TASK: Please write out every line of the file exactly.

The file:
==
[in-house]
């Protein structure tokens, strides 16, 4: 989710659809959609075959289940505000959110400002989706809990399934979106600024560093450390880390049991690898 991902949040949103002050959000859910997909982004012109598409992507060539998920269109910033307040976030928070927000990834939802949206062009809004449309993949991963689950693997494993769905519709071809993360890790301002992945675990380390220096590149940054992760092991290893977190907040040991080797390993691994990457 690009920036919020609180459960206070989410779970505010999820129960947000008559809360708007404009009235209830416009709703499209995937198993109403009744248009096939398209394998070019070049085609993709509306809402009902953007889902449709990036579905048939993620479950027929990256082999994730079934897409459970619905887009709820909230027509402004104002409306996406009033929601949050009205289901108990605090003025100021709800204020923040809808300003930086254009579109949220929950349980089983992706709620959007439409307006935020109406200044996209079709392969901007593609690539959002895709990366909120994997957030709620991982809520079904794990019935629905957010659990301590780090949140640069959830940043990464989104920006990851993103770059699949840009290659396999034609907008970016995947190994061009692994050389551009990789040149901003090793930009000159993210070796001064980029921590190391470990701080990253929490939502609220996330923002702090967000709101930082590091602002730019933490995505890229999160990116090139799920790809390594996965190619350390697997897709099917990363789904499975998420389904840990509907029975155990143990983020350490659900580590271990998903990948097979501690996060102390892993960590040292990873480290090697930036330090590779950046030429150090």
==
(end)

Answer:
[in-house]
């Protein structure tokens, strides 16, 4: 989710659809959609075959289940505000959110400002989706809990399934979106600024560093450390880390049991690898 991902949040949103002050959000859910997909982004012109598409992507060539998920269109910033307040976030928070927000990834939802949206062009809004449309993949991963689950693997494993769905519709071809993360890790301002992945675990380390220096590149940054992760092991290893977190907040040991080797390993691994990457 690009920036919020609180459960206070989410779970505010999820129960947000008559809360708007404009009235209830416009709703499209995937198993109403009744248009096939398209394998070019070049085609993709509306809402009902953007889902449709990036579905048939993620479950027929990256082999994730079934897409459970619905887009709820909230027509402004104002409306996406009033929601949050009205289901108990605090003025100021709800204020923040809808300003930086254009579109949220929950349980089983992706709620959007439409307006935020109406200044996209079709392969901007593609690539959002895709990366909120994997957030709620991982809520079904794990019935629905957010659990301590780090949140640069959830940043990464989104920006990851993103770059699949840009290659396999034609907008970016995947190994061009692994050389551009990789040149901003090793930009000159993210070796001064980029921590190391470990701080990253929490939502609220996330923002702090967000709101930082590091602002730019933490995505890229999160990116090139799920790809390594996965190619350390697997897709099917990363789904499975998420389904840990509907029975155990143990983020350490659900580590271990998903990948097979501690996060102390892993960590040292990873480290090697930036330090590779950046030429150090």